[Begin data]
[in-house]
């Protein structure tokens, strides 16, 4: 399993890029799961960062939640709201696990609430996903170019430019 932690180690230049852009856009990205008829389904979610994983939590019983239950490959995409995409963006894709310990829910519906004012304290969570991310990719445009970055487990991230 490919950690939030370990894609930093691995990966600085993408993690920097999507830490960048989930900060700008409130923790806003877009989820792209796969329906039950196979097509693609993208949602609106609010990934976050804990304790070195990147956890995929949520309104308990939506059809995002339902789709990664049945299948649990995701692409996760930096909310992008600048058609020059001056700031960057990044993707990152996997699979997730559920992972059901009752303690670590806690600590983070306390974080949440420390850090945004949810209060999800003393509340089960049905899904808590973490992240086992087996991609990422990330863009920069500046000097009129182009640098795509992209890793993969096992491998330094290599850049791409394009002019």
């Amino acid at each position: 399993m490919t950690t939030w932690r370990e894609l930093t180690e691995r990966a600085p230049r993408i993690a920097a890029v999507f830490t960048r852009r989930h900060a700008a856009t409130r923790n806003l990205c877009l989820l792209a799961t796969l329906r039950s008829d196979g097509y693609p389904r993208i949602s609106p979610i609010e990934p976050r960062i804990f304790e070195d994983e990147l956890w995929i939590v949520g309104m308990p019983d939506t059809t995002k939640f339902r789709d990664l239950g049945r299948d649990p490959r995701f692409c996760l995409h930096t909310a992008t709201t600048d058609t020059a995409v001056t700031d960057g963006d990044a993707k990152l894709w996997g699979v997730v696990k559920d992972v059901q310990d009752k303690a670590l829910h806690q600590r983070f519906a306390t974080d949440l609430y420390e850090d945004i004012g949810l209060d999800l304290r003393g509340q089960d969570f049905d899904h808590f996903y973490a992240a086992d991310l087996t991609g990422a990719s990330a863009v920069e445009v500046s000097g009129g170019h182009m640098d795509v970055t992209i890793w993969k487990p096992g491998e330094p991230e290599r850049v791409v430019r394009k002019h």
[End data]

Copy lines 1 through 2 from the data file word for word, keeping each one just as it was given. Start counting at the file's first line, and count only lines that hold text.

[in-house]
């Protein structure tokens, strides 16, 4: 399993890029799961960062939640709201696990609430996903170019430019 932690180690230049852009856009990205008829389904979610994983939590019983239950490959995409995409963006894709310990829910519906004012304290969570991310990719445009970055487990991230 490919950690939030370990894609930093691995990966600085993408993690920097999507830490960048989930900060700008409130923790806003877009989820792209796969329906039950196979097509693609993208949602609106609010990934976050804990304790070195990147956890995929949520309104308990939506059809995002339902789709990664049945299948649990995701692409996760930096909310992008600048058609020059001056700031960057990044993707990152996997699979997730559920992972059901009752303690670590806690600590983070306390974080949440420390850090945004949810209060999800003393509340089960049905899904808590973490992240086992087996991609990422990330863009920069500046000097009129182009640098795509992209890793993969096992491998330094290599850049791409394009002019």